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The W

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Album Review

After a host of disappointing solo albums and quickly diminishing celebrity (most of the latter devoted to the continuing extra-legal saga of Ol' Dirty Bastard), Wu-Tang Clan returned, very quietly, with 2000's The W. The lack of hype was fitting, for this is a very spartan work, especially compared to its predecessor, the sprawling and overblown Wu-Tang Forever. While the trademark sound is still much in force, group mastermind RZA jettisoned the elaborate beat symphonies and carefully placed strings of Forever in favor of tight productions with little more than scarred soul samples and tight, tough beats. The back-to-basics approach works well, not only because it rightly puts the focus back on the best cadre of rappers in the world of hip-hop, but also because RZA's immense trackmaster talents can't help but shine through anyway. Paranoid kung fu samples and bizarre found sounds drive the fantastic streets-is-watching nightmare "Careful (Click, Click)." Unfortunately, though, The W isn't quite the masterpiece it sounds like after the first few tracks. It falls prey to the same inconsistency as Forever, resulting in half-formed tracks like "Conditioner," with Snoop Dogg barely saving Ol' Dirty Bastard's lone appearance on the LP, a phoned-in vocal (in terms of sound and quality). When they're hitting on all cylinders though, Wu-Tang Clan are nearly invincible; "Let My N****s Live," a feature with Nas, isn't just claustrophobic and dense but positively strangling, and singles material like "Protect Ya Neck (The Jump Off)" and "Do You Really (Thang, Thang)" are punishing tracks. Paring down Wu-Tang Forever — nearly a two-hour set — to the 60-minute work found here was a good start, but the Wu could probably create another masterpiece worthy of their debut if they spent even more time in the editing room.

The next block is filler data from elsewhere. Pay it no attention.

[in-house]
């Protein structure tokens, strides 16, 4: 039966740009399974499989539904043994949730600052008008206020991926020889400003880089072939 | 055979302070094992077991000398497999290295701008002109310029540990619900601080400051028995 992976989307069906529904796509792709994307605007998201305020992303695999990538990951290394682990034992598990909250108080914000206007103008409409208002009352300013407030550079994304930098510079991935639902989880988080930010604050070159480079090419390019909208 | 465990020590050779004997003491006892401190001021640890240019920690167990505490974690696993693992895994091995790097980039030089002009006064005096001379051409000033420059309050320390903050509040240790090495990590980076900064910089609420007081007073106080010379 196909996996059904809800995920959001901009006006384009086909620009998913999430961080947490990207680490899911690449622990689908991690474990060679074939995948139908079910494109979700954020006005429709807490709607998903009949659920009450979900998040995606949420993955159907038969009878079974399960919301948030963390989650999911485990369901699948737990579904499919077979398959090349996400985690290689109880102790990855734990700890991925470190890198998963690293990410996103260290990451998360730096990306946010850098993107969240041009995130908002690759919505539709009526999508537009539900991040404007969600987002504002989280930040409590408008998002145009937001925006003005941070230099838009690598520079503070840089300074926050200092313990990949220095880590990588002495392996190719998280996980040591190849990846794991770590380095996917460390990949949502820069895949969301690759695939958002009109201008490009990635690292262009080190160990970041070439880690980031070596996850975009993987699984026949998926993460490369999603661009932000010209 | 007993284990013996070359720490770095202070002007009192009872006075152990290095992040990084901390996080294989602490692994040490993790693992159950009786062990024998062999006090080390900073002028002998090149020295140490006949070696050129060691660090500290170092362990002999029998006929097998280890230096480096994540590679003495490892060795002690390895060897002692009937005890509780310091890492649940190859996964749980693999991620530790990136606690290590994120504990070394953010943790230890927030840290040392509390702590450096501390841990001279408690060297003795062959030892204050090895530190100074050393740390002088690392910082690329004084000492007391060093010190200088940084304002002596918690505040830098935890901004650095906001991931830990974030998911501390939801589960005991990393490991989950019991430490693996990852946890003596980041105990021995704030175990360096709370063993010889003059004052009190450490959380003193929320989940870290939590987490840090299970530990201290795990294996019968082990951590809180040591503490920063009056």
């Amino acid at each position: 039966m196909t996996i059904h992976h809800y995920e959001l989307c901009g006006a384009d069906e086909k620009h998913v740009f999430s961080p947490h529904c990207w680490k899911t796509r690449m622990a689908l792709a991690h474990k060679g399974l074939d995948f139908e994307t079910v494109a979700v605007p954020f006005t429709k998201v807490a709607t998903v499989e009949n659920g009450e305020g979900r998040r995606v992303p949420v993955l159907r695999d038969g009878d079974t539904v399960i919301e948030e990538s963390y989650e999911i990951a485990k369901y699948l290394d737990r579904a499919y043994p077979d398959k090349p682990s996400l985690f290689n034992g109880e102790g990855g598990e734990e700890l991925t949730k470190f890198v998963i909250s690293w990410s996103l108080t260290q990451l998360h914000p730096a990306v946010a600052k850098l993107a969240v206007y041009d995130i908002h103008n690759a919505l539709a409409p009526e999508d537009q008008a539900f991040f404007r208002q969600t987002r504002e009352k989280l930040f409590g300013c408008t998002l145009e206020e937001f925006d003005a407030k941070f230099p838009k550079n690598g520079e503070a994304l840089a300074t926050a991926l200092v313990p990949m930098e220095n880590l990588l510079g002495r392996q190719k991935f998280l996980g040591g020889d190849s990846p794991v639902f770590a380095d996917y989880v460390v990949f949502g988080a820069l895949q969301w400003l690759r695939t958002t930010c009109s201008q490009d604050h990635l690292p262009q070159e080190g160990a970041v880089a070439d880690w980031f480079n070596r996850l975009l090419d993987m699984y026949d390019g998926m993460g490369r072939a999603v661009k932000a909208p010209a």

Biography

Formed: 1992 in Staten Island, NY

Genre: Hip-Hop/Rap

Years Active: '90s, '00s, '10s

Emerging in 1993, when Dr. Dre's G-funk had overtaken the hip-hop world, the Staten Island, New York-based Wu-Tang Clan proved to be the most revolutionary rap group of the mid-'90s — and only partially because of their music. Turning the standard concept of a hip-hop crew inside out, the Wu-Tang Clan were assembled as a loose congregation of nine MCs, almost as a support group. Instead of releasing one album after another, the Clan were designed to overtake the record industry in as profitable...
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